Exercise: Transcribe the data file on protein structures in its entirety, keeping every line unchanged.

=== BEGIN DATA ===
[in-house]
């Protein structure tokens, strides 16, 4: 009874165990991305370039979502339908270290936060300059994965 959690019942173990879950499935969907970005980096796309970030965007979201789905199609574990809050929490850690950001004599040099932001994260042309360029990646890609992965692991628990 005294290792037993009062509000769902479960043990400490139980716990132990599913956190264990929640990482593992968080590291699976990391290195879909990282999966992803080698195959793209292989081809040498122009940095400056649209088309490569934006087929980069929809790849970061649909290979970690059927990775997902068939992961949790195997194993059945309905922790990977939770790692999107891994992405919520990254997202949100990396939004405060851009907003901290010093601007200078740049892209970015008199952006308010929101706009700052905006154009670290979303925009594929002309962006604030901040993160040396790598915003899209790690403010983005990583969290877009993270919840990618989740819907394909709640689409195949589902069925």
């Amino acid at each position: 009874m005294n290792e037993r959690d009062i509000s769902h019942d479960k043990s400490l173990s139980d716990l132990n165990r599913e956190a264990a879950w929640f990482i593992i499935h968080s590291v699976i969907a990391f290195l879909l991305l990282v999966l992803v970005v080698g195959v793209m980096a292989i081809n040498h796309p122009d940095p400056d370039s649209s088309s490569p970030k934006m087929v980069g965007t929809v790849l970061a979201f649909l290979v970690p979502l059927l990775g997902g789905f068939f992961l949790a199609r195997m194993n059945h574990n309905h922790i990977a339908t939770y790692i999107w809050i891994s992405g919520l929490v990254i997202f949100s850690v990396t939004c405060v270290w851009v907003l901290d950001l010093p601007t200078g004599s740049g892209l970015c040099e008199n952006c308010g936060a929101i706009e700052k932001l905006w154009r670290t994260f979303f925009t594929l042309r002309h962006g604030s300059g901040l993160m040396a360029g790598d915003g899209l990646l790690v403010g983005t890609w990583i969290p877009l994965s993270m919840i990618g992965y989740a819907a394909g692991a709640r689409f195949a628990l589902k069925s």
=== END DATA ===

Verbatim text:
[in-house]
């Protein structure tokens, strides 16, 4: 009874165990991305370039979502339908270290936060300059994965 959690019942173990879950499935969907970005980096796309970030965007979201789905199609574990809050929490850690950001004599040099932001994260042309360029990646890609992965692991628990 005294290792037993009062509000769902479960043990400490139980716990132990599913956190264990929640990482593992968080590291699976990391290195879909990282999966992803080698195959793209292989081809040498122009940095400056649209088309490569934006087929980069929809790849970061649909290979970690059927990775997902068939992961949790195997194993059945309905922790990977939770790692999107891994992405919520990254997202949100990396939004405060851009907003901290010093601007200078740049892209970015008199952006308010929101706009700052905006154009670290979303925009594929002309962006604030901040993160040396790598915003899209790690403010983005990583969290877009993270919840990618989740819907394909709640689409195949589902069925």
């Amino acid at each position: 009874m005294n290792e037993r959690d009062i509000s769902h019942d479960k043990s400490l173990s139980d716990l132990n165990r599913e956190a264990a879950w929640f990482i593992i499935h968080s590291v699976i969907a990391f290195l879909l991305l990282v999966l992803v970005v080698g195959v793209m980096a292989i081809n040498h796309p122009d940095p400056d370039s649209s088309s490569p970030k934006m087929v980069g965007t929809v790849l970061a979201f649909l290979v970690p979502l059927l990775g997902g789905f068939f992961l949790a199609r195997m194993n059945h574990n309905h922790i990977a339908t939770y790692i999107w809050i891994s992405g919520l929490v990254i997202f949100s850690v990396t939004c405060v270290w851009v907003l901290d950001l010093p601007t200078g004599s740049g892209l970015c040099e008199n952006c308010g936060a929101i706009e700052k932001l905006w154009r670290t994260f979303f925009t594929l042309r002309h962006g604030s300059g901040l993160m040396a360029g790598d915003g899209l990646l790690v403010g983005t890609w990583i969290p877009l994965s993270m919840i990618g992965y989740a819907a394909g692991a709640r689409f195949a628990l589902k069925s």